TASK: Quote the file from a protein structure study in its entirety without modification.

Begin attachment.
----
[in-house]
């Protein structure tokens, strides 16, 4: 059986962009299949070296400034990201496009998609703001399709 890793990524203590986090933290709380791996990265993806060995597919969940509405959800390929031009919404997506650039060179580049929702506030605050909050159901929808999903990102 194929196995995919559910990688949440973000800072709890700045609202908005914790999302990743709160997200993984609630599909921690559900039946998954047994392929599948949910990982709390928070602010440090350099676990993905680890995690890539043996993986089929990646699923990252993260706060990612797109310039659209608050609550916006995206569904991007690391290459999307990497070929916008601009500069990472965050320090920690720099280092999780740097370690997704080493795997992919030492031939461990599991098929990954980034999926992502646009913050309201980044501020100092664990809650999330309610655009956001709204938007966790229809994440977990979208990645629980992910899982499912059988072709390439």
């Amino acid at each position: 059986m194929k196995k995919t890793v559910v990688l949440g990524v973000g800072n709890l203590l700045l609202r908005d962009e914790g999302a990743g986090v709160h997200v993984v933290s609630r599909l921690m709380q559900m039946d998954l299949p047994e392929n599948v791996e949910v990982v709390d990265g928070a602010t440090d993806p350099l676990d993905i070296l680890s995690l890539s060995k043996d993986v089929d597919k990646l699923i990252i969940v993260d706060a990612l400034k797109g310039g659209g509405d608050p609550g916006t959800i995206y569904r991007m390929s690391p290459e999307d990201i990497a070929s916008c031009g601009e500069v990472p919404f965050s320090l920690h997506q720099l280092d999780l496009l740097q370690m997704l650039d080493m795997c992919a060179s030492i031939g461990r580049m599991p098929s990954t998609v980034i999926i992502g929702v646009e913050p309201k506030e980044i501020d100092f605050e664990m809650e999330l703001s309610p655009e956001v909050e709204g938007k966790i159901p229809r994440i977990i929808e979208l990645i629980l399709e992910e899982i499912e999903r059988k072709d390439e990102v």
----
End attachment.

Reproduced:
[in-house]
């Protein structure tokens, strides 16, 4: 059986962009299949070296400034990201496009998609703001399709 890793990524203590986090933290709380791996990265993806060995597919969940509405959800390929031009919404997506650039060179580049929702506030605050909050159901929808999903990102 194929196995995919559910990688949440973000800072709890700045609202908005914790999302990743709160997200993984609630599909921690559900039946998954047994392929599948949910990982709390928070602010440090350099676990993905680890995690890539043996993986089929990646699923990252993260706060990612797109310039659209608050609550916006995206569904991007690391290459999307990497070929916008601009500069990472965050320090920690720099280092999780740097370690997704080493795997992919030492031939461990599991098929990954980034999926992502646009913050309201980044501020100092664990809650999330309610655009956001709204938007966790229809994440977990979208990645629980992910899982499912059988072709390439």
């Amino acid at each position: 059986m194929k196995k995919t890793v559910v990688l949440g990524v973000g800072n709890l203590l700045l609202r908005d962009e914790g999302a990743g986090v709160h997200v993984v933290s609630r599909l921690m709380q559900m039946d998954l299949p047994e392929n599948v791996e949910v990982v709390d990265g928070a602010t440090d993806p350099l676990d993905i070296l680890s995690l890539s060995k043996d993986v089929d597919k990646l699923i990252i969940v993260d706060a990612l400034k797109g310039g659209g509405d608050p609550g916006t959800i995206y569904r991007m390929s690391p290459e999307d990201i990497a070929s916008c031009g601009e500069v990472p919404f965050s320090l920690h997506q720099l280092d999780l496009l740097q370690m997704l650039d080493m795997c992919a060179s030492i031939g461990r580049m599991p098929s990954t998609v980034i999926i992502g929702v646009e913050p309201k506030e980044i501020d100092f605050e664990m809650e999330l703001s309610p655009e956001v909050e709204g938007k966790i159901p229809r994440i977990i929808e979208l990645i629980l399709e992910e899982i499912e999903r059988k072709d390439e990102v």